August 16, 2005 1:23 PM PDT

Linux entrepreneur tries again

Larry Augustin, the chief executive who presided over the spectacular boom and bust of computer maker VA Linux Systems, is dipping his toe back in the corporate waters, but this time he's focused on software.

Augustin is now CEO of Medsphere, a company that sells software designed to let hospitals manage patient records, pharmacy orders, medical procedures, billing and other responsibilities. That may sound like a dramatic departure from his last executive post, but the open-source philosophy is a unifying thread.

Medsphere's product, OpenVista, is based on software developed by the Department of Veterans Affairs during the last 25 years for use at more than 150 hospitals and 1,500 other medical facilities. Co-founder and Chief Technology Officer Steve Shreeve obtained the software from the government through a Freedom of Information Act request, and it's now in the public domain.

"It is our intention to build an open-source project around the core of that public domain code," Augustin said in an interview. However, the company also plans to sell proprietary software modules--for example, the original VA code can't handle billing, so Medsphere plans to build an extension to handle that, Augustin said. "Right now that stuff is not open source."

The core of OpenVista itself is public domain, which means that, like open-source software, it may be seen and modified by anyone, but unlike open source, has no copyright, said Quandt Analytics analyst Stacey Quandt. "One of the benefits of open-source software is that the code is protected under copyright, which grants permissions under a license to copy, modify and in some cases redistribute the software," she said. And, she added, "It remains to be seen whether all the source code of the...public domain software that MedSphere is using is available."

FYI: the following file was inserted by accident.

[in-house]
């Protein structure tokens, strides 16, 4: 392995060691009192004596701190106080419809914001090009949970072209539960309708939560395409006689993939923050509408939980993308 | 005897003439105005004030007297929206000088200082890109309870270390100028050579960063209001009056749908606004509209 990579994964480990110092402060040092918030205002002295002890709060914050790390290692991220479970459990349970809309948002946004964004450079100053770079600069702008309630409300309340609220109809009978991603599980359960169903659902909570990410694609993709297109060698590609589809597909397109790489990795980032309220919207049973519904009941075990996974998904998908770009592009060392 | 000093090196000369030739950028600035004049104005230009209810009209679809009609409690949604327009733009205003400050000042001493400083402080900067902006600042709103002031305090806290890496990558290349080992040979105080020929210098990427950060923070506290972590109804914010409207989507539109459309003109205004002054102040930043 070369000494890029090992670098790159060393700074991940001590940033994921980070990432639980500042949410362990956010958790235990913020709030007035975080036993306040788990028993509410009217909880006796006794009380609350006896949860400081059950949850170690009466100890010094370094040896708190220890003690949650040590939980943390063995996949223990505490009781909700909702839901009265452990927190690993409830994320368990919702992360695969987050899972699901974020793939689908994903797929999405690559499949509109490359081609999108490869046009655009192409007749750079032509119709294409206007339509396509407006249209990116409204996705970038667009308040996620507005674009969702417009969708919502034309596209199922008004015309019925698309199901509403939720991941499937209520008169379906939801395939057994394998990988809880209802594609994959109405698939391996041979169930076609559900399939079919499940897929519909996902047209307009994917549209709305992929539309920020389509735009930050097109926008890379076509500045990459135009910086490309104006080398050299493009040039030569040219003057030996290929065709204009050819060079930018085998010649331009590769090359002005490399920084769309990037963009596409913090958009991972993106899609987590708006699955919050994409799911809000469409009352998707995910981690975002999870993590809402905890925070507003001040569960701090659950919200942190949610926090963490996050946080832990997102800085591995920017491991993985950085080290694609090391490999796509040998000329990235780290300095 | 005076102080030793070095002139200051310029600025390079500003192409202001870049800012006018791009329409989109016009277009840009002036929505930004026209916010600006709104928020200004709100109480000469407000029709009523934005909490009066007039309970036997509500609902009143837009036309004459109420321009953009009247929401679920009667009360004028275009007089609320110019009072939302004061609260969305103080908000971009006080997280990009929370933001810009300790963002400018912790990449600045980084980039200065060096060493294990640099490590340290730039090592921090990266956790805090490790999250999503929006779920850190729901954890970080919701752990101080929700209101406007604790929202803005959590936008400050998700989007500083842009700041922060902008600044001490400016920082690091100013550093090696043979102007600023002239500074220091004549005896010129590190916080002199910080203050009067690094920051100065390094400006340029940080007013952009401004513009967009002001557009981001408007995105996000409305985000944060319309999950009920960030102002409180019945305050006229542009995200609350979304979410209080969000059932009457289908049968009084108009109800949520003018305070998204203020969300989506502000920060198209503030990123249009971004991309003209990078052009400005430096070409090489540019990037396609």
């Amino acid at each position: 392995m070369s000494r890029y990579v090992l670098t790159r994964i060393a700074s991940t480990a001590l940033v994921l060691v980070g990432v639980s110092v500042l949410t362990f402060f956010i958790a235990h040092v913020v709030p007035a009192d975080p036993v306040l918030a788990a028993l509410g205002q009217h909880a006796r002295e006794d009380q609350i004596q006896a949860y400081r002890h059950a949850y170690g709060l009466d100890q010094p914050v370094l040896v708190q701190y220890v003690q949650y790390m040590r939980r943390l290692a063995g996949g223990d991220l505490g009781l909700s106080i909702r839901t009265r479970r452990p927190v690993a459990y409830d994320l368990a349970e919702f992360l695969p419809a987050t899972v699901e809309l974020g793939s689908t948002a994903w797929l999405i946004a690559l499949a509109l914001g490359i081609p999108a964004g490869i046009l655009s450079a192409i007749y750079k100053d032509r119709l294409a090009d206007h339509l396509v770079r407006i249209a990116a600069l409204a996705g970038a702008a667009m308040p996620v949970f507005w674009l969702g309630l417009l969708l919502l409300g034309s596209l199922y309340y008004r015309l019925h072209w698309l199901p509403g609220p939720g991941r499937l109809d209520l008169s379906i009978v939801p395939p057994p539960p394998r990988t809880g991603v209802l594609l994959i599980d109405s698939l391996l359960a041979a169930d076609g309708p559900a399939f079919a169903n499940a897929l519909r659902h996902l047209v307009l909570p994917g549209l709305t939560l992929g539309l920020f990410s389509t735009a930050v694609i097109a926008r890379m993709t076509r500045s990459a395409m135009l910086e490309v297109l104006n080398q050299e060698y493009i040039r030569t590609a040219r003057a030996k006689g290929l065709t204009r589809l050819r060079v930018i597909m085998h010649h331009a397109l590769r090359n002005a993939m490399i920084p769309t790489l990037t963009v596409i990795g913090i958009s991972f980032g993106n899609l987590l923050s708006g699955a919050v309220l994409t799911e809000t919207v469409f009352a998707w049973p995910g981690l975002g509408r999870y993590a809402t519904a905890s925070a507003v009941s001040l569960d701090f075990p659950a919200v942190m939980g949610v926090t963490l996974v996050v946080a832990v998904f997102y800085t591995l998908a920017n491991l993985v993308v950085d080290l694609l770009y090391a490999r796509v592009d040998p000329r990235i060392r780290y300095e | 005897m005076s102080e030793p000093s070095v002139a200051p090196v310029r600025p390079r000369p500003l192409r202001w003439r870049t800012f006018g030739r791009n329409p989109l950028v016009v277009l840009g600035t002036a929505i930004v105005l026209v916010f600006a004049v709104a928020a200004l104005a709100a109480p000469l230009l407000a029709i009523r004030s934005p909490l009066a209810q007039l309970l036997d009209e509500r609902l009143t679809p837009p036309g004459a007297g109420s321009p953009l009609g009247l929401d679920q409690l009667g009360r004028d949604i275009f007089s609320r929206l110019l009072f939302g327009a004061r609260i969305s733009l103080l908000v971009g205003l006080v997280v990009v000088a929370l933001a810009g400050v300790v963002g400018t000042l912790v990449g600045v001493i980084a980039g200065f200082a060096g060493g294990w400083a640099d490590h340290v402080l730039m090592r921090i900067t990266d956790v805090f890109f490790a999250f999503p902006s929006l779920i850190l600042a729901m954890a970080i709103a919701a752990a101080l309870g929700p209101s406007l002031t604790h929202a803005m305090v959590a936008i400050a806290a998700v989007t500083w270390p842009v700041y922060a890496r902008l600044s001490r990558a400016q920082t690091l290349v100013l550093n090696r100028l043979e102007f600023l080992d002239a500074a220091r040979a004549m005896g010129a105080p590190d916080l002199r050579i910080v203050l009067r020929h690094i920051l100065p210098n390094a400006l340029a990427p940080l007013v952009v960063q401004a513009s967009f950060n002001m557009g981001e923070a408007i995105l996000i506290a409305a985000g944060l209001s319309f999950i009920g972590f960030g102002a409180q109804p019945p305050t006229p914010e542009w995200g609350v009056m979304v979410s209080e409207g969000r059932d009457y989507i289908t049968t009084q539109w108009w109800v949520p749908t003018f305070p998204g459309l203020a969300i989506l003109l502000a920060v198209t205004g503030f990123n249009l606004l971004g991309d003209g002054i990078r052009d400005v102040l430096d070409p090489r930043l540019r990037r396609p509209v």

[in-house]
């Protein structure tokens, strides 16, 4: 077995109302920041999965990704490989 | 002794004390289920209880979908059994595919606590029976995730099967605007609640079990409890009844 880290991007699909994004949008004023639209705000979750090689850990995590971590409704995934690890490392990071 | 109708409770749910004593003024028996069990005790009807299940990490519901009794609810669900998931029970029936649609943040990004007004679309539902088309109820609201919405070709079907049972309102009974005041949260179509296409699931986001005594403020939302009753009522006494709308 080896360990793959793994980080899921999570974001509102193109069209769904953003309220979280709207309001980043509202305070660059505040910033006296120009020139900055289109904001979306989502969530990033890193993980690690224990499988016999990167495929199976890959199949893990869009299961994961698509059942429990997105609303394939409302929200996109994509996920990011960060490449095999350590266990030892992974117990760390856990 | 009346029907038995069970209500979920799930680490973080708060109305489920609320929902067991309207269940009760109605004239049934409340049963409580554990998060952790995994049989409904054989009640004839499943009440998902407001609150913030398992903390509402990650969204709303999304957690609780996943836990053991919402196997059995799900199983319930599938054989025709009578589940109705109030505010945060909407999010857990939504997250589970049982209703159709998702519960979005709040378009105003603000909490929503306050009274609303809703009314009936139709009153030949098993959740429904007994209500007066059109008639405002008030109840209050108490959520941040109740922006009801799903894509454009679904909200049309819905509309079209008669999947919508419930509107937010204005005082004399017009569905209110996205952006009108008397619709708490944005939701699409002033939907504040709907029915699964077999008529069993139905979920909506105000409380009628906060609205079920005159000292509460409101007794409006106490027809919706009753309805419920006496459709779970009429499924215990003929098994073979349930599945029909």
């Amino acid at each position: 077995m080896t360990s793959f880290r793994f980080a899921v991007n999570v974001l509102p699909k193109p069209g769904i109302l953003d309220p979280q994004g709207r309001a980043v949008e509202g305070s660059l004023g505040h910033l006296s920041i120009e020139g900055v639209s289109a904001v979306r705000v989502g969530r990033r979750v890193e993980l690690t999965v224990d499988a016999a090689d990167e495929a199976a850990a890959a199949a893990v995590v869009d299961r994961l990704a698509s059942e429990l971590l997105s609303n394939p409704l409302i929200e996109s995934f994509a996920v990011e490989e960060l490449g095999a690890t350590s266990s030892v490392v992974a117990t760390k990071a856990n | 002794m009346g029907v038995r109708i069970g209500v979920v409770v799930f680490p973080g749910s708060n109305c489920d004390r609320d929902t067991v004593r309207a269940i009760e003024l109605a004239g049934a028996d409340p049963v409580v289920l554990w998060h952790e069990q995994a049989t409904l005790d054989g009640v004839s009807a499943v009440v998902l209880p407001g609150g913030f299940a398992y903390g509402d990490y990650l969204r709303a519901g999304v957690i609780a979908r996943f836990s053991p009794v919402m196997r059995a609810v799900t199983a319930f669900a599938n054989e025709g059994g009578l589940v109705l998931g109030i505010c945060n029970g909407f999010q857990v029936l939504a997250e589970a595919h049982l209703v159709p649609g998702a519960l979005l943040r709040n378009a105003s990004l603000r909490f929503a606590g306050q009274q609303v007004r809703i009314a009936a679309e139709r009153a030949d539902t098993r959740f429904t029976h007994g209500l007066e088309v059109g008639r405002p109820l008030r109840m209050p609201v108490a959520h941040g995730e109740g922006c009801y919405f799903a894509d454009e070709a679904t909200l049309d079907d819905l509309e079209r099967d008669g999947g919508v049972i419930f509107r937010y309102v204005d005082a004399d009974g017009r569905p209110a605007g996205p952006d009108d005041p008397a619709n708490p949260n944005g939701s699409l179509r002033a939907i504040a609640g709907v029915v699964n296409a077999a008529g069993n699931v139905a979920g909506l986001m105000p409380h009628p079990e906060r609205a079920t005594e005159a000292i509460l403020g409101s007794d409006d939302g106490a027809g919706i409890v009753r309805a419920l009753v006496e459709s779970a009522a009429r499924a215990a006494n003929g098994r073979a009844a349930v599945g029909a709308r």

Medsphere sells annual subscriptions that cover software service and maintenance, and it also charges fees for those who need help installing OpenVista. Founded in 2001, the Aliso Viejo, Calif.-based company has about 50 employees, most of them programmers or service staff who help customers install the software. The software is in use at seven medical facilities so far, the only publicly announced one being Midland Memorial Hospital in Midland, Texas.

That's a comparatively sedate business life compared with the one Augustin had a few years ago.

VA Linux Systems held its initial public offering in 1999, with a stock price rising 698 percent from $30 per share to $239 on the opening day of trading. However, selling Linux servers proved difficult, and the company scrapped the business in 2001 to focus on a proprietary software product.

Augustin left VA Linux Systems, now called VA Software, in 2002 and in the intervening years has been a venture partner at Azure Capital Partners. He joined Medsphere earlier this year.

Medsphere's software is built using a programming language called MUMPS--the Massachusetts General Hospital Utility Multi-Programming System. Originally developed in the 1960s. MUMPS is a vintage language, but it's still widely used. "It's the Cobol or Fortran of health care information technology," Augustin said.

Medsphere has modernized the software somewhat, updating it to run on Linux servers, Augustin said.

 

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